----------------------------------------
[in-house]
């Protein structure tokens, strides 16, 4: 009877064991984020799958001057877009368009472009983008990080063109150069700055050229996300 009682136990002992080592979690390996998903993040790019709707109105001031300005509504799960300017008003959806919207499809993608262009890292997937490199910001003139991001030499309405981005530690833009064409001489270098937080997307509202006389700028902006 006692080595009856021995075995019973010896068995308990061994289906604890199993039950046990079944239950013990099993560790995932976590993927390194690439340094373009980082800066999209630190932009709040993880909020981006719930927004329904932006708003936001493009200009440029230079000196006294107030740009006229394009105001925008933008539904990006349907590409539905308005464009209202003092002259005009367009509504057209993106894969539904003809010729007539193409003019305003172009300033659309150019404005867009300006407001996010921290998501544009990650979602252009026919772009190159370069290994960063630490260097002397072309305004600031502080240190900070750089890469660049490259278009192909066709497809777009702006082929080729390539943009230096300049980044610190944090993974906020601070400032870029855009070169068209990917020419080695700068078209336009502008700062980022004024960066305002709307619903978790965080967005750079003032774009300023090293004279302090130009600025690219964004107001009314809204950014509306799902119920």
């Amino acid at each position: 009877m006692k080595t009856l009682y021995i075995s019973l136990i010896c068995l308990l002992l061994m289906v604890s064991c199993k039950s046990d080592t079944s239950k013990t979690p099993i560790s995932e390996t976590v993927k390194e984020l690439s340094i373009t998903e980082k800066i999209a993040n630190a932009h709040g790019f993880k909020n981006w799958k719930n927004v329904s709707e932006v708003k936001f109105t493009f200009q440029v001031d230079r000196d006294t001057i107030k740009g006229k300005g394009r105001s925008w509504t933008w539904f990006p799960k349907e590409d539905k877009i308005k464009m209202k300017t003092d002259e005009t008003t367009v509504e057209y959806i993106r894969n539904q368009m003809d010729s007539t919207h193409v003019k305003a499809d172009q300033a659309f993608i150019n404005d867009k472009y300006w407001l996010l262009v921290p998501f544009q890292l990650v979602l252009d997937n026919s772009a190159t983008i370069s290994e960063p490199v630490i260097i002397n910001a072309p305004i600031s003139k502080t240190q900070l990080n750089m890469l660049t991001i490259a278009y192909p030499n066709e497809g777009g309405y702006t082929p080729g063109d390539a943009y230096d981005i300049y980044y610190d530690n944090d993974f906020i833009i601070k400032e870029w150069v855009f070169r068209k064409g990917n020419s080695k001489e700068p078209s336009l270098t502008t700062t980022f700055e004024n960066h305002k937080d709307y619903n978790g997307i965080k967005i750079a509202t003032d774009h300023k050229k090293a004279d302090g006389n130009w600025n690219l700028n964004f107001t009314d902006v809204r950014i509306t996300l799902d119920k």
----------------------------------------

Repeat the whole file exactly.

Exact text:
[in-house]
């Protein structure tokens, strides 16, 4: 009877064991984020799958001057877009368009472009983008990080063109150069700055050229996300 009682136990002992080592979690390996998903993040790019709707109105001031300005509504799960300017008003959806919207499809993608262009890292997937490199910001003139991001030499309405981005530690833009064409001489270098937080997307509202006389700028902006 006692080595009856021995075995019973010896068995308990061994289906604890199993039950046990079944239950013990099993560790995932976590993927390194690439340094373009980082800066999209630190932009709040993880909020981006719930927004329904932006708003936001493009200009440029230079000196006294107030740009006229394009105001925008933008539904990006349907590409539905308005464009209202003092002259005009367009509504057209993106894969539904003809010729007539193409003019305003172009300033659309150019404005867009300006407001996010921290998501544009990650979602252009026919772009190159370069290994960063630490260097002397072309305004600031502080240190900070750089890469660049490259278009192909066709497809777009702006082929080729390539943009230096300049980044610190944090993974906020601070400032870029855009070169068209990917020419080695700068078209336009502008700062980022004024960066305002709307619903978790965080967005750079003032774009300023090293004279302090130009600025690219964004107001009314809204950014509306799902119920």
């Amino acid at each position: 009877m006692k080595t009856l009682y021995i075995s019973l136990i010896c068995l308990l002992l061994m289906v604890s064991c199993k039950s046990d080592t079944s239950k013990t979690p099993i560790s995932e390996t976590v993927k390194e984020l690439s340094i373009t998903e980082k800066i999209a993040n630190a932009h709040g790019f993880k909020n981006w799958k719930n927004v329904s709707e932006v708003k936001f109105t493009f200009q440029v001031d230079r000196d006294t001057i107030k740009g006229k300005g394009r105001s925008w509504t933008w539904f990006p799960k349907e590409d539905k877009i308005k464009m209202k300017t003092d002259e005009t008003t367009v509504e057209y959806i993106r894969n539904q368009m003809d010729s007539t919207h193409v003019k305003a499809d172009q300033a659309f993608i150019n404005d867009k472009y300006w407001l996010l262009v921290p998501f544009q890292l990650v979602l252009d997937n026919s772009a190159t983008i370069s290994e960063p490199v630490i260097i002397n910001a072309p305004i600031s003139k502080t240190q900070l990080n750089m890469l660049t991001i490259a278009y192909p030499n066709e497809g777009g309405y702006t082929p080729g063109d390539a943009y230096d981005i300049y980044y610190d530690n944090d993974f906020i833009i601070k400032e870029w150069v855009f070169r068209k064409g990917n020419s080695k001489e700068p078209s336009l270098t502008t700062t980022f700055e004024n960066h305002k937080d709307y619903n978790g997307i965080k967005i750079a509202t003032d774009h300023k050229k090293a004279d302090g006389n130009w600025n690219l700028n964004f107001t009314d902006v809204r950014i509306t996300l799902d119920k």